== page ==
FAQ - What are Common reasons why my home might not be selling?

Selling your home can be an exciting and stressful process. Everyone wishes that it would be as easy as putting your home up for sale, receiving a bunch of showings and getting the offer you wanted. The thing you dread the most is a slow sale process, especially when you are on a strict timeline and there is a hot market. It makes you begin to wonder, why isn't my home selling?

 It is always important to get down to the root of the problem considering the following factors of why you are not getting an offer on your home. 

1.  Your Home is Priced Too High

To avoid overpricing your home, your realtor should sit down with you and examine comparable sales. Take into consideration flaws, schools, location to compare to similar homes that have sold like yours. Inflating your home price can also affect your DOM (Days on Market), as buyers might think there is an issue with the home or that the sellers aren't serious about selling their home if it has sat on the market for too long.  This could potentially have you miss out on potential buyers who could potentially like the listing,  but withdraw from pursuing a showing or offer based on the high price. It is important to work with your realtor on setting a price range, to get expert advice and make sure your home sells.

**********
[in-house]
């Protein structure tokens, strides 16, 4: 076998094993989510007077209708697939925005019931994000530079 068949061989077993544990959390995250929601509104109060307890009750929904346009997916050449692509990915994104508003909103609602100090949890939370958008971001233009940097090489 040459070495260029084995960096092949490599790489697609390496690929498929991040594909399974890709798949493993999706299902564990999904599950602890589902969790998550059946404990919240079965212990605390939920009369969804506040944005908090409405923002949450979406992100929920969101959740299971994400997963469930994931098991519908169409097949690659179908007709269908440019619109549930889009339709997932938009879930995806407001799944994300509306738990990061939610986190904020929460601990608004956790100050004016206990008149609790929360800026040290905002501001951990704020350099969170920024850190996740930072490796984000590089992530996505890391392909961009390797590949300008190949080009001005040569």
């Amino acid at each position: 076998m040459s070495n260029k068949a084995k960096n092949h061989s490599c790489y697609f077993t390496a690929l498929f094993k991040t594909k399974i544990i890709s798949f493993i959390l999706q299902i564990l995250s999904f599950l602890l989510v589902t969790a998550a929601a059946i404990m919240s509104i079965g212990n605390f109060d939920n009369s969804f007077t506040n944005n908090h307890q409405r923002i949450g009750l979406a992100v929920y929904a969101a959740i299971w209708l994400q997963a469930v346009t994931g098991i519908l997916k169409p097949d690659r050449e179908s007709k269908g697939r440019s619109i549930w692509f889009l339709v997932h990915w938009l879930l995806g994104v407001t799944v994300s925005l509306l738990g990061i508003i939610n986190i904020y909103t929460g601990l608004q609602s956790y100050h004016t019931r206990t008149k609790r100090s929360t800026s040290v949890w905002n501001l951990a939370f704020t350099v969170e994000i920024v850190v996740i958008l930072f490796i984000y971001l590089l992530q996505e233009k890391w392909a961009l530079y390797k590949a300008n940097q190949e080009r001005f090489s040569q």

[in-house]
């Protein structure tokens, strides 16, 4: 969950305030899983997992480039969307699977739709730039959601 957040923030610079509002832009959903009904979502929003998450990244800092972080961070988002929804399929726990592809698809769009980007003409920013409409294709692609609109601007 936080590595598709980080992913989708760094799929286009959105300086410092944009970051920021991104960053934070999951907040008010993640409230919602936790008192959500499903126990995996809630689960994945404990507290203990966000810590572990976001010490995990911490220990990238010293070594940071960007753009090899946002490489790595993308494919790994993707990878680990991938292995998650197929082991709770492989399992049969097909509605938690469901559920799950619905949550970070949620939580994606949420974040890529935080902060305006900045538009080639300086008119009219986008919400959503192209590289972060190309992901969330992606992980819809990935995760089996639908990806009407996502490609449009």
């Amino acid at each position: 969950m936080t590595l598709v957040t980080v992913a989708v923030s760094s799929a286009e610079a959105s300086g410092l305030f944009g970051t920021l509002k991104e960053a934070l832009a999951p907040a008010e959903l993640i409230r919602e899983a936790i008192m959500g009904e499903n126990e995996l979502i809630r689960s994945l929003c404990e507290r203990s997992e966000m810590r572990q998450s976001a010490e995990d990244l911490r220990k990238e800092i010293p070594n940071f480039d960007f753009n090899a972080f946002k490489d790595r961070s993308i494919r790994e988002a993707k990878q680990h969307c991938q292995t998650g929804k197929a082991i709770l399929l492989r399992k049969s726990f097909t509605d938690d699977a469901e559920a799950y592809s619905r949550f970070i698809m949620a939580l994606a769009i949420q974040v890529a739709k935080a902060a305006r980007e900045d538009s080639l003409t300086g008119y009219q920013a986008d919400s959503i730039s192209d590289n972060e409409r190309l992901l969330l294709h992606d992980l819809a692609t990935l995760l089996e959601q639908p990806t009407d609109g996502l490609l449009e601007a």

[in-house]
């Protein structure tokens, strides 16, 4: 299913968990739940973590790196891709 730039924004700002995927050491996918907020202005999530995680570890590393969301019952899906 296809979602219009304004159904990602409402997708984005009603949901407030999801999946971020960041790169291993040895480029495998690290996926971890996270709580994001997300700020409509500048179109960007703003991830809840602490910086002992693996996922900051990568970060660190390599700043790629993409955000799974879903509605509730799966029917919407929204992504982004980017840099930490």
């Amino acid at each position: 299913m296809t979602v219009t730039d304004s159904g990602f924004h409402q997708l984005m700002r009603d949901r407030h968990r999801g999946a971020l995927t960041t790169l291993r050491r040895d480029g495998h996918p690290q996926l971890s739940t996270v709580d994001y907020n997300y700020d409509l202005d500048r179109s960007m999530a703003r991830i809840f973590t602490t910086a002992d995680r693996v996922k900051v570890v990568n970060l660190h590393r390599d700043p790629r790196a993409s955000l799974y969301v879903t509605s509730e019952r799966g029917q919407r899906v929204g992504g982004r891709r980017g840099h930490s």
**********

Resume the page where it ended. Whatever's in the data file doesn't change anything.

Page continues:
2.  Become More Flexible with Showings

Sellers that are not flexible with showings are more common than not. Most of the time, it isn't about being picky, but life can get busy. Sellers are expected to have a spotless home and continue on with their normal lives, but be flexible to stop their day with one phone call for a showing. Unfortunately, the entire selling process is about being flexible. You have to keep in mind that a showing could lead to an offer and that you have to be open to a buyers schedule. If you are having trouble scheduling showings, work with your realtor. They can help alleviate the stress of the process and discuss the best ways to be flexible to showings. Not allowing showings can be a major downfall, and without showings it could prevent potential offers on the home. 

3.  The Marketing of Your Home Isn't Cutting It 

Marketing plays a large role in selling your home. Preparing your home to sell and representing it online will attract the buyers you want. Your realtor should guide you in the steps you need to take to make your home marketable. Professional photography can go a long way when advertising your home. Professionals know how to maximize and highlight spaces in your home. They play to your home's strengths that helps differentiate your home on the market. The Rick Cox Realty Group always hires a professional photographer for all listings to provide top-notch marketing.  Best practice is to ask your realtor their marketing practices when listing a home, to help you find the best realtor.

4.  Your Home Needs Staging & Depersonalization